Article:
To get further insight into the archetypes we explore the simplex visualization. Figure 12 shows four simplex visualizations with the archetypes arranged according to their distance in the original space and the composition of the winter tourists indicated by corresponding whiskers. Figure 12a shows the model deviance normalized from 0 (blue) to 1 (white). We can observe that the tourists mainly explained by the Minimal (A3), Modern (A4), Traditional (A5), and/or Wellness (A6) archetypes are well represented (darker blue). The Maximal (A1) archetype seems to be an outlier, there are only a few observations near to this archetype, and the deviance is higher for these observations. Figure 12b–d highlight tourists’ answers to certain questions (yes/black and no/gray). Figure 12b shows whether a tourist does snowboarding or not. We can see that most of the tourists who do snowboarding are arranged around and point towards A4, which we interpreted as the Modern archetype. In Fig. 12c we highlight whether a tourist visits a museum or not. Here, most of the tourists who go there are arranged around A2, which we interpreted as the Cultural archetype. Figure 12d shows an activity which does not discriminate between archetypes—nearly all tourists do shopping, and no specific pattern is visible in this visualization.

Fig. 12
figure 12

Simplex visualizations for the the Austrian national guest survey example. The archetypes are arranged according to their distance in the original space and the composition of the winter tourists is indicated by corresponding whiskers. a shows the model deviance normalized from 0 (blue) to 1 (white); figures bd highlight tourists’ answers to certain questions (yes/black and no/gray). See Sect. 7.3 for detailed interpretations (Color figure online)

For comparison purpose, we also compute the six archetypes solution with the original archetypal analysis algorithm (details and results can be found online). The classical algorithm finds archetypes with a similar intrepretation. However, we observe that the probabilistic archetypal profiles are “more extreme” and therefore easier to interpret.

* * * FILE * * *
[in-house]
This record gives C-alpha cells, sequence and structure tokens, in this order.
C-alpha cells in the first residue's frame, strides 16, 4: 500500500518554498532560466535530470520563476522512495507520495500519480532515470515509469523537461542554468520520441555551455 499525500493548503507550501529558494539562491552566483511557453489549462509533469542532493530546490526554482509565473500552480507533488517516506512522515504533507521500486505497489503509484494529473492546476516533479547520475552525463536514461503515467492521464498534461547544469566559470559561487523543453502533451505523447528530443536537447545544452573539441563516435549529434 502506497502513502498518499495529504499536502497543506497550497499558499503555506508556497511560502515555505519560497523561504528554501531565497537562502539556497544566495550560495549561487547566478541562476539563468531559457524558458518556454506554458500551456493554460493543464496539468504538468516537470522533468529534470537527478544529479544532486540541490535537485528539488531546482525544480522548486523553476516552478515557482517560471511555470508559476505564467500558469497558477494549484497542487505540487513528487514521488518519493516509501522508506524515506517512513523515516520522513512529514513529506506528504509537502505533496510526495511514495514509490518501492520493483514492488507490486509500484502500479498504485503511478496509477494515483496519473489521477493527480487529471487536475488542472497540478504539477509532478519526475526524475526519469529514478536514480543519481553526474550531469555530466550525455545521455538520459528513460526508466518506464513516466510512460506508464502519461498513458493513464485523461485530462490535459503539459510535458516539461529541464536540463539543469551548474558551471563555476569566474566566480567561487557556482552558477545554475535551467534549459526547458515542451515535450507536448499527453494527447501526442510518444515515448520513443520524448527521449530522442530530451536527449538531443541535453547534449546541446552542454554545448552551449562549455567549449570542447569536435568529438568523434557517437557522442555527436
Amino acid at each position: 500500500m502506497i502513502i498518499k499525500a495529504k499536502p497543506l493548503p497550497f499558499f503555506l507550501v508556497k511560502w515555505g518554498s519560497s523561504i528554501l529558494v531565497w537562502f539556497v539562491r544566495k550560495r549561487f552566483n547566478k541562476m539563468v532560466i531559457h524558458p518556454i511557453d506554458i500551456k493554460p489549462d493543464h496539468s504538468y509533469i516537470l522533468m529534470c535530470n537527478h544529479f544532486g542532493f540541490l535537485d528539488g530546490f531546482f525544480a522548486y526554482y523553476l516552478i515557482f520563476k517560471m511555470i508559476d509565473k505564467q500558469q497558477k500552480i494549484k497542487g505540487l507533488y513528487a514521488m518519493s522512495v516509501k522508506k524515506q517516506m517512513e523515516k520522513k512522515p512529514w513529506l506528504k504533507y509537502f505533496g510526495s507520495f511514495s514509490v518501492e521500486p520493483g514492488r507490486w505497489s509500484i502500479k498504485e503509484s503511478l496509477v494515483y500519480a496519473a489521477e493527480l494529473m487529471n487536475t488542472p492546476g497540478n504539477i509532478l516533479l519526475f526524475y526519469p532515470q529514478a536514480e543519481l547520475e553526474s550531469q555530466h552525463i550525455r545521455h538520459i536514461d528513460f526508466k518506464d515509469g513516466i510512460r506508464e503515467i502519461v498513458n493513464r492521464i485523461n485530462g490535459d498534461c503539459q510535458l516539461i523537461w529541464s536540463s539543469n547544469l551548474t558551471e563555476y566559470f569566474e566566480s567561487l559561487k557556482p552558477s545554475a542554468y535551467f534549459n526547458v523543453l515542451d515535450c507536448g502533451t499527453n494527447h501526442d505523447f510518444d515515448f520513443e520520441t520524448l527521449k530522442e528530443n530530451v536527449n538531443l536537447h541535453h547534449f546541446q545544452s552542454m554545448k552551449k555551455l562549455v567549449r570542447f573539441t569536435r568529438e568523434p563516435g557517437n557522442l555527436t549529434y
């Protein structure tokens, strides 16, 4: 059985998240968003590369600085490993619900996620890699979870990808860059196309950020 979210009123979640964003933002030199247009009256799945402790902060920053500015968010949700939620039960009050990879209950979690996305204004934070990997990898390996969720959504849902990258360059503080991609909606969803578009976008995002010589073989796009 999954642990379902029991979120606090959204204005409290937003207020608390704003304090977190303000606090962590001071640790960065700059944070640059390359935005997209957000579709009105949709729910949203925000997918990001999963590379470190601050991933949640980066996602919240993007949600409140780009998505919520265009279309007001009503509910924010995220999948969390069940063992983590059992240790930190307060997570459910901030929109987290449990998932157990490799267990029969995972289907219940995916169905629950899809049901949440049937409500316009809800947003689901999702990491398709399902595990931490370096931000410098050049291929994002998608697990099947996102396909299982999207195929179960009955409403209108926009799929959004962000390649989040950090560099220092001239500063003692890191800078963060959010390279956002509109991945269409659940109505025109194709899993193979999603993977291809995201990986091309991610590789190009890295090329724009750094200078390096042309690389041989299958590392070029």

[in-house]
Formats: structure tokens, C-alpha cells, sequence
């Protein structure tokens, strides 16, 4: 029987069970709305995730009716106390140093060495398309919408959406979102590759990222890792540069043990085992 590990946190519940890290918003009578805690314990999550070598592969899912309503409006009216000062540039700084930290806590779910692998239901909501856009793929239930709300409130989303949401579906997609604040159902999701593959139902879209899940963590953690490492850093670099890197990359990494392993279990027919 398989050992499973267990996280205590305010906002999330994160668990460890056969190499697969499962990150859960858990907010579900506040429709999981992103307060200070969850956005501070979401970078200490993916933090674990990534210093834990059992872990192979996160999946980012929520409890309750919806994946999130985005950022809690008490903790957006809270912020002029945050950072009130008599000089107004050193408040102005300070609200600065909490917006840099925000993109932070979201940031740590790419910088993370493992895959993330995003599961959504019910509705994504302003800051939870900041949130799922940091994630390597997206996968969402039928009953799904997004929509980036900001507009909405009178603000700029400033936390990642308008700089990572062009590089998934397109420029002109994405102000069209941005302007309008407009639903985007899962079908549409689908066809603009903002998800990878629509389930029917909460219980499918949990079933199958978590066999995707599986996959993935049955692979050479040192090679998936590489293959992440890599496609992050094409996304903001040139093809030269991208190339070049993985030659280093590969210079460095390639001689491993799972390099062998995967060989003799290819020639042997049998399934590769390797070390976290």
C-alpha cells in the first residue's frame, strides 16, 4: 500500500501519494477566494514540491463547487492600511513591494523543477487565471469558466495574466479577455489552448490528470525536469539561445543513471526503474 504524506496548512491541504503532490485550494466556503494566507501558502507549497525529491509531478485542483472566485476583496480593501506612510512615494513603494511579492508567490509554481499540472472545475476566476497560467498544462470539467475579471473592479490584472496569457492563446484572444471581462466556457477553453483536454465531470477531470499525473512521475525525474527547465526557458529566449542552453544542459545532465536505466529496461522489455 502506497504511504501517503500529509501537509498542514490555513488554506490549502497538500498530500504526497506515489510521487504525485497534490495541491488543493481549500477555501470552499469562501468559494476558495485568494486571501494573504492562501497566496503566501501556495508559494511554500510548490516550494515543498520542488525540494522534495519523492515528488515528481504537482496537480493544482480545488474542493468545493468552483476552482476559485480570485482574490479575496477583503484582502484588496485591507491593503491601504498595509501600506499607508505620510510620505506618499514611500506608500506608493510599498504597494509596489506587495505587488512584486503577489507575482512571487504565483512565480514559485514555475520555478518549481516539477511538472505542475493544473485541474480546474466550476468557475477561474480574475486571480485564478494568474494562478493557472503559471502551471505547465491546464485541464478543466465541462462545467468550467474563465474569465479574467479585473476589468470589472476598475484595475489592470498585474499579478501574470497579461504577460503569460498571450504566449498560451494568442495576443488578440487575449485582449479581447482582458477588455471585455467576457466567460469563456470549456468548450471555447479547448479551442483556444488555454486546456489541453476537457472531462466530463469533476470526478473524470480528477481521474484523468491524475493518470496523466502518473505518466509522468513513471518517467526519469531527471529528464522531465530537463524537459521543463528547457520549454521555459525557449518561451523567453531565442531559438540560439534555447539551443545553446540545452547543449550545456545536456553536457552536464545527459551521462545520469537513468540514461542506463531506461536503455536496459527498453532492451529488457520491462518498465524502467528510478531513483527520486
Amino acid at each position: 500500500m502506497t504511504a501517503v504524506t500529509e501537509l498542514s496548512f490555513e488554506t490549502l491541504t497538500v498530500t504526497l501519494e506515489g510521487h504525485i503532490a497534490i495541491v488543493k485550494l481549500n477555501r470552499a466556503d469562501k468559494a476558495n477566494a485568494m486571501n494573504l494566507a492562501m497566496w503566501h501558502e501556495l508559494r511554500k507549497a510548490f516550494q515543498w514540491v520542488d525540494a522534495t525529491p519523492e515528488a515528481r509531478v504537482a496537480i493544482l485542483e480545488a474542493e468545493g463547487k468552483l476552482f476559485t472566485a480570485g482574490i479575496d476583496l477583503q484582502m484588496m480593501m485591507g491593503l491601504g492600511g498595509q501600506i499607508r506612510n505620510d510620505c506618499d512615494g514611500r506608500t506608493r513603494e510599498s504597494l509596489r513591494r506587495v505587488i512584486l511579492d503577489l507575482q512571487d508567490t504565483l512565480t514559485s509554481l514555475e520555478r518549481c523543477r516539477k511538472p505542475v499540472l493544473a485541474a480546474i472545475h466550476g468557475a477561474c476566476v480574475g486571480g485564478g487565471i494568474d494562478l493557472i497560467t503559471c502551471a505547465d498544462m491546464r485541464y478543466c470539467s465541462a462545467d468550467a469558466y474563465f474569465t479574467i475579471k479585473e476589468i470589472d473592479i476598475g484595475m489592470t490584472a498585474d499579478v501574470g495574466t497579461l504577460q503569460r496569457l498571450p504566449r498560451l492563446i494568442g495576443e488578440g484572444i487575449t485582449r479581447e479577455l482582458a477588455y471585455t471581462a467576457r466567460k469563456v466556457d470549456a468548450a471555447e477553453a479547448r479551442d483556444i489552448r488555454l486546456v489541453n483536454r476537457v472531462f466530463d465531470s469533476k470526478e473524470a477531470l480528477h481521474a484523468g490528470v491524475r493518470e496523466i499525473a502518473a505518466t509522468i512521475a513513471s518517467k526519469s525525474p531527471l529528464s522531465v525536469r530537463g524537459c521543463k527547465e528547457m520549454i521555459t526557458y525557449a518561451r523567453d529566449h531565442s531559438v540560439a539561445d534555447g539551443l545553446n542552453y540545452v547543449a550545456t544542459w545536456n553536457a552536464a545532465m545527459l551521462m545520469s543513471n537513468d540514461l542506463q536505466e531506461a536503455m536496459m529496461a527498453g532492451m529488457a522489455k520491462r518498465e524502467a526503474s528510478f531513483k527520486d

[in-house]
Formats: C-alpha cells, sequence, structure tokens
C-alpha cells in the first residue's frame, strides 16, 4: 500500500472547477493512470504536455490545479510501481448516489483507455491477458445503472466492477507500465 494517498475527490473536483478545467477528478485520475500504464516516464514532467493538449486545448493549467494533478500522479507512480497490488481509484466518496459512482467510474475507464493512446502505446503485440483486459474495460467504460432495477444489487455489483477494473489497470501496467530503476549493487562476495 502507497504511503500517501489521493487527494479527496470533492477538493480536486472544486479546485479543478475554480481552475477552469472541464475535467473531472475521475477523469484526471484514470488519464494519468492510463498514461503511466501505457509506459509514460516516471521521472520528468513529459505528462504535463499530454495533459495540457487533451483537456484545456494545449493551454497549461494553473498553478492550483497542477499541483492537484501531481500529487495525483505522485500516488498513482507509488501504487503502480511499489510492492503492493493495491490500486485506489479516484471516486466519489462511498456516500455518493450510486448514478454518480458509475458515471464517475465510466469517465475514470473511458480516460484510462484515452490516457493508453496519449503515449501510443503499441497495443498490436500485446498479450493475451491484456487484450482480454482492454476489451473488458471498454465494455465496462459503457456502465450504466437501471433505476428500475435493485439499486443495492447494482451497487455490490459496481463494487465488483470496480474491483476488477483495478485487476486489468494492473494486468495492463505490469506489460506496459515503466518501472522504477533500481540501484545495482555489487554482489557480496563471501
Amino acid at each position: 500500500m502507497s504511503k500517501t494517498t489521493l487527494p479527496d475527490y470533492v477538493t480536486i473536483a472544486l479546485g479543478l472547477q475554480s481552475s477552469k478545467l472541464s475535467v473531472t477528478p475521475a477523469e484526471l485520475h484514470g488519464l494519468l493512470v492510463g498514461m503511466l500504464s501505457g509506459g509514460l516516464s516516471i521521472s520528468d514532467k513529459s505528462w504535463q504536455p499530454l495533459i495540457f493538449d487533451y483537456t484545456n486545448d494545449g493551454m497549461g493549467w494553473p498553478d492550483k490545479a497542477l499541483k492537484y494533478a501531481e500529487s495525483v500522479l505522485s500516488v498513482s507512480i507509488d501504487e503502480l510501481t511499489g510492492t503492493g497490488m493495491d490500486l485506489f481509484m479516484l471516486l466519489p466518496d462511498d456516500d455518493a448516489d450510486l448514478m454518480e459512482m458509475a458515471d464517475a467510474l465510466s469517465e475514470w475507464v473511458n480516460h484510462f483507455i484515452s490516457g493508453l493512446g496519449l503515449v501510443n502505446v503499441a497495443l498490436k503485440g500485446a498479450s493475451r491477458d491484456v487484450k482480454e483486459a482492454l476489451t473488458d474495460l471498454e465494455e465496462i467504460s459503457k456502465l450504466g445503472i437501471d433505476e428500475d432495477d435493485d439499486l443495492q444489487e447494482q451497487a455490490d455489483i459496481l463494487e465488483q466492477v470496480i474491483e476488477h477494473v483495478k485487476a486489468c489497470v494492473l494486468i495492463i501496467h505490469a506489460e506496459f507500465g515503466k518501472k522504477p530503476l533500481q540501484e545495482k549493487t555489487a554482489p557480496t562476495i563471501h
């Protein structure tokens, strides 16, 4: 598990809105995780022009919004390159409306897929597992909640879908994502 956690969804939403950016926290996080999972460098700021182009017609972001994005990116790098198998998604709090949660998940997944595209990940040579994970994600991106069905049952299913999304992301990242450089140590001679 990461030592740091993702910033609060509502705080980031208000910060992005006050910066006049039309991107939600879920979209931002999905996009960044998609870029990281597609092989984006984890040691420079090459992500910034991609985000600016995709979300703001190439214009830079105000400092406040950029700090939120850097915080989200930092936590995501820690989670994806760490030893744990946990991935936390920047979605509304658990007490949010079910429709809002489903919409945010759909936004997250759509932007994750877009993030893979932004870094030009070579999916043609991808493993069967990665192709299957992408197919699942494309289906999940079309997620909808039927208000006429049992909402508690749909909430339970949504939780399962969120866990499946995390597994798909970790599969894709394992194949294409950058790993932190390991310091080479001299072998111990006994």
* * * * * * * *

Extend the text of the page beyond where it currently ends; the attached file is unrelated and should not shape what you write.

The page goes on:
7.4 Poisson observations: disasters worldwide from 1900–2008

In this application, the goal is to identify archetypal countries that are affected by a particular disaster or a combination of disasters. This may be helpful in emergency management and to facilitate devising disaster prevention plans for countries based on prevention plans designed for the archetypal disaster-affected countries. We compile a dataset with disaster counts for 227 countries (historical and present countries) in 15 categories from the EM-DAT database (EM-DAT 2013). This is a global database on natural and technological disasters between 1900–present. The criteria to be a disaster are: ten or more reported casualty; hundred or more people reported affected; declaration of a state of emergency; or call for international assistance. The list of disaster categories is provided in Figure 13; see the EM-DAT website for specific details.

Fig. 13
figure 13

The seven archetypal profiles for the disaster example: (top left) Plot of archetypal profiles (% of maximum value); (world maps) Factors \(\mathbf{H }\) for each archetype. Disasters: complex disasters (CD), drought (DR), earthquake (EQ), epidemic (EP), extreme temperature (ET), flood (FL), industrial accident (IA), insect infestation (II), mass movement dry (MD), mass movement wet (MW), miscellaneous accident (MA), storm (ST), transport accident (TA), volcano (VO), and wildfire (WF). See Sect. 7.4 for details

We present the seven archetypes solution; Figure 13 shows a summary. There are two minimal profiles A1 and A7 with small differences in the categories extreme temperature/flood and storm. A1 can be considered as the archetypal profile for safe country where the corresponding archetypal observations include Malta and the Cayman Islands (other close observations are the Nordic countries). Archetype A5 is the maximal archetypal profile with counts in every category, and the corresponding archetypal observations include China and United States. This can be expected from the size and population of the countries; China (third and first), USA (fourth and third). Other countries with high factor \(\mathbf{H }\) for this archetypal profile are India (seventh and second), and Russia (first and ninth). A3 and A4 are the archetypes that are affected by drought and epidemic; where A3 additionally has a high insect infestation count. A2 is the archetype that is susceptible to complex disasters (where neither nature nor human is the definitive cause) only, whereas A6 has high counts in the categories earthquake, flood, mass movement wet, and volcano. Here the archetypal countries include Indonesia and Colombia.

Figure 14 shows two simplex visualizations with the archetypes arranged according to their distance in the original space. This arrangement shows that A1 is very near to A7, which is in line with the archetypal profiles plot shown in Figure 13. Figure 14a shows the model deviance normalized from 0 (blue) to 1 (white). We can see that A2, A3, A4, A5 and A6 are basically outliers with only one or very few observations are around them. Most of the observations with low deviance are near A1 and A7. Figure 14b highlights the countries’ insect infestation (the higher the count the bigger the point). We can see a clear pattern around A3, with Niger (NE), Chad (TD), Mali (ML), Senegal (SN), Sudan (SD), Ethiopia (ET), Gambia (GM), Mauritania (MR), and Morocco (MA) as the top countries affected by insect infestation.

Fig. 14
figure 14